Denfeld News

July 10, 2007
Duluth News Tribune

Party unity
By Linda Hanson

For years, Val Gow thought the churches in Duluth’s Lincoln Park/West End should do more to reach out to people in the neighborhood.

On Friday, they will.

With the help of people from 12 churches and organizations that serve the neighborhood, Gow has organized the Lincoln Park United Celebration. He hopes the free event at Holy Family Catholic Church attracts at least 1,000 people.

From 4-9 p.m. there will be hot dogs, ice cream, live music, a portable skateboard park, a ventriloquist, an Elvis impersonator, prizes, pony rides, basketball demonstrations and a chance to shoot hoops. The Fun Wagon from Duluth Parks and Recreation Department will be there, too.

“I hope that we reach out to the families of the West End … and they see we care about them, and we see what needs they have and how the churches of the West End can help them,” Gow said.

Gow, who lives in Hermantown, is a member of Lincoln Park Community Church. He grew up on West Fifth Street in Lincoln Park/West End, back when families stayed there for a long time, he said. Now it’s more transient, Gow said.

The neighborhood is dotted with churches, several dating to the city’s early immigrant days when churches provided not only a place to worship, but also a place to socialize with others in the same ethnic group. Those ethnic ties have loosened and the churches now mainly attract members from outside the neighborhood.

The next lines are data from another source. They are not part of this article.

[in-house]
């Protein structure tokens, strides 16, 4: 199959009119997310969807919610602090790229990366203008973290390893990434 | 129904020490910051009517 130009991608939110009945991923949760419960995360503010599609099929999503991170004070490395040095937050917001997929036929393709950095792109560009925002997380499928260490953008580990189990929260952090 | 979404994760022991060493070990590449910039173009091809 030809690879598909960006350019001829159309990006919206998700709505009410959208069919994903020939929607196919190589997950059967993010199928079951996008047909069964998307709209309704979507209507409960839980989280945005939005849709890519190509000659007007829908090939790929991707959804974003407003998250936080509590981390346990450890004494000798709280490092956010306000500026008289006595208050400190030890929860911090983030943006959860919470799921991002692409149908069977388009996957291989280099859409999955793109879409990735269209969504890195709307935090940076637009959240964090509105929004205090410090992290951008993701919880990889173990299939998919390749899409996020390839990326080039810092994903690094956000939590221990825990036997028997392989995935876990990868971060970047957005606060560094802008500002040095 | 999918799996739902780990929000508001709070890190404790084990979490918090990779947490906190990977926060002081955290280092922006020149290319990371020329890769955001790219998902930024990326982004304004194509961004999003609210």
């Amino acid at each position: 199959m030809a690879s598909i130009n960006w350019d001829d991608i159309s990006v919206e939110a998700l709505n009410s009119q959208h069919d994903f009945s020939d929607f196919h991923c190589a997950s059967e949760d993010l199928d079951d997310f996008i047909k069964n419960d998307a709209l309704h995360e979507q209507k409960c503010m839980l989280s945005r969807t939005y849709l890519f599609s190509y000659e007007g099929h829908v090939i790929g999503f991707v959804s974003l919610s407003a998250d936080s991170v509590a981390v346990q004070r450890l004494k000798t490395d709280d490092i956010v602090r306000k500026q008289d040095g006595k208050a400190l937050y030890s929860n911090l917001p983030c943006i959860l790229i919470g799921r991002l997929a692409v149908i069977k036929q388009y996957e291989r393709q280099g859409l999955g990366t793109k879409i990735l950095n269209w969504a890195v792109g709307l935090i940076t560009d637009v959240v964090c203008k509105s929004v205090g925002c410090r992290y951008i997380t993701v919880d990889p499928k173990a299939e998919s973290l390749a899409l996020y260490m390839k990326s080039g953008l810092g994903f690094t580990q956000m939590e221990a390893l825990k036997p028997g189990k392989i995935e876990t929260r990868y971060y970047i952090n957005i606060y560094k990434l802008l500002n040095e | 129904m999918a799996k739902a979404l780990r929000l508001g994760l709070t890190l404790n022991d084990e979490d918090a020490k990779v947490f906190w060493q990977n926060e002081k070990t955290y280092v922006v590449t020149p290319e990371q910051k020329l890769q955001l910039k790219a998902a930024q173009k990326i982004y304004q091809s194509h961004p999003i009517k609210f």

God planted the idea in his head long ago to have the neighborhood churches work together on a project like a neighborhood celebration, Gow said. He organized the event with the help of a committee that included representatives from churches and organizations in the neighborhood.

Lynn Jones, who represents Great Lakes Gospel Church on the committee, said the celebration is a labor of love. Churches have crossed denominational lines and united to become one body, she said.

“This is a wonderful way to reach out and show people we’re human and we’re real,” she said.

Jones said Gow has impressed her with his genuine desire to reach out with love to people in the neighborhood. “I feel like he’s got this sense of healing about him,” she said. “He wants to bring people together, and he has this sense of unity.”

Gow hopes the event spurs the neighborhood churches to continue networking and make the festival an annual event. Maybe the churches also can work together to provide such things as food, activities or furniture to people in neighborhood, he said.

“We’re trying to bring the church to them, not them to church,” he said.

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